Blockchain enabled marketplace app for coffee

Prelims level : Economy Mains level : GS III - transport and marketing of agricultural produce and issues and related constraints; e-technology in the aid of farmers
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The commerce ministry Thursday launched a Blockchain based coffee e-marketplace to help farmers integrate with markets so that they can realise fair prices for the commodity.
The app is intended to bring in transparency in coffee trade and maintain the traceability of Indian coffee from bean to cup so as the consumer tastes real Indian coffee and the grower is paid fairly for his produce
The blockchain will also reduce the number of layers between coffee growers and buyers and help farmers increase their income
Anyone willing to participate in the marketplace will have to register on the app and will get a smart contract number. But, the pilot project has about 20 participants, including 14 coffee growers, and will run for four-to-six months.
India is the only country in the world where entire coffee is grown under shade, handpicked and sun dried.

About Blockchain:

  • A blockchain is a database (is a growing list of records) that is shared across a network of computers. Once a record has been added to the chain it is very difficult to change. To ensure all the copies of the database are the same, the network makes constant checks.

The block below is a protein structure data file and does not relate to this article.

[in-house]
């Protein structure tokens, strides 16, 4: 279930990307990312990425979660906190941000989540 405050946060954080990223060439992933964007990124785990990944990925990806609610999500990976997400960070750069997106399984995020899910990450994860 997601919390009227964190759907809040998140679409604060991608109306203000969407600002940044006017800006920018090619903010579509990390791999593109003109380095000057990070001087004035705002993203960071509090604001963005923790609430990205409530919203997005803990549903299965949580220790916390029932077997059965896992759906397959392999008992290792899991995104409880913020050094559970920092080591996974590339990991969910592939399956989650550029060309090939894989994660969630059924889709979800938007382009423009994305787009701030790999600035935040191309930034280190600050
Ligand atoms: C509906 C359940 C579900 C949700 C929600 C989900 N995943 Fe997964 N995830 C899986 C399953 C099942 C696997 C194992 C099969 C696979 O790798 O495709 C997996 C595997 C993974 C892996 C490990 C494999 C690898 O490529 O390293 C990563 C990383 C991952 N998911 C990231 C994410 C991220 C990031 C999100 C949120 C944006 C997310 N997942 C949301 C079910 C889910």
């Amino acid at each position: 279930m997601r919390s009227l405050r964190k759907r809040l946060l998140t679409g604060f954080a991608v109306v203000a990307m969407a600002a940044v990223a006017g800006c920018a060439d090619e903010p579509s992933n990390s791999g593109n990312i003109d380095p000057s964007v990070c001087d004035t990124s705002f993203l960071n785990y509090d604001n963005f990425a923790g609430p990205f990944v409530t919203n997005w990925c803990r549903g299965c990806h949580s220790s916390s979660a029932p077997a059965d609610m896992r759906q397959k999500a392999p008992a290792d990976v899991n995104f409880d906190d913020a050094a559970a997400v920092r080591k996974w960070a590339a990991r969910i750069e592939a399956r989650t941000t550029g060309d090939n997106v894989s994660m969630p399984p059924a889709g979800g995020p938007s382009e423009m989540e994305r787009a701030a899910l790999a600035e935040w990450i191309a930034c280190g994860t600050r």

• The idea was described in 1991 by Stuart Haber and W. Scott Stornetta.
  • • When information is to be stored, the record lists the details, including a digital signature from each party.
    • The accepted records are added to a block. Each block contains a unique code called a hash. It also contains the hash of the previous block in the chain.
    • The block is added to the blockchain. The hash codes connect the blocks together in a specific order.
    • Any change to the original input will generate a new hash. The changed hash breaks the chain.

  • Unlike traditional ledgers, a blockchain database is decentralized and has no “master.”
    There is a lot of hype about blockchain, but some promising uses are under development.
  • • Cryptocurrency: Blockchains are the basis of bitcoin and other cryptocurrencies.
    • Banking: Financial institutions have been investing in blockchains to simplify their record-keeping for payments.
    • Supply chain: Recording trades on a blockchain offers a way to check the history of a product.
    • Property records: Storing land records on a blockchain could cut down on costly title research and increase transparency
    • Voting: Blockchain records could create tamper-proof election returns.
    • Healthcare: With blockchain, medical history could be securely stored and controlled by patients.

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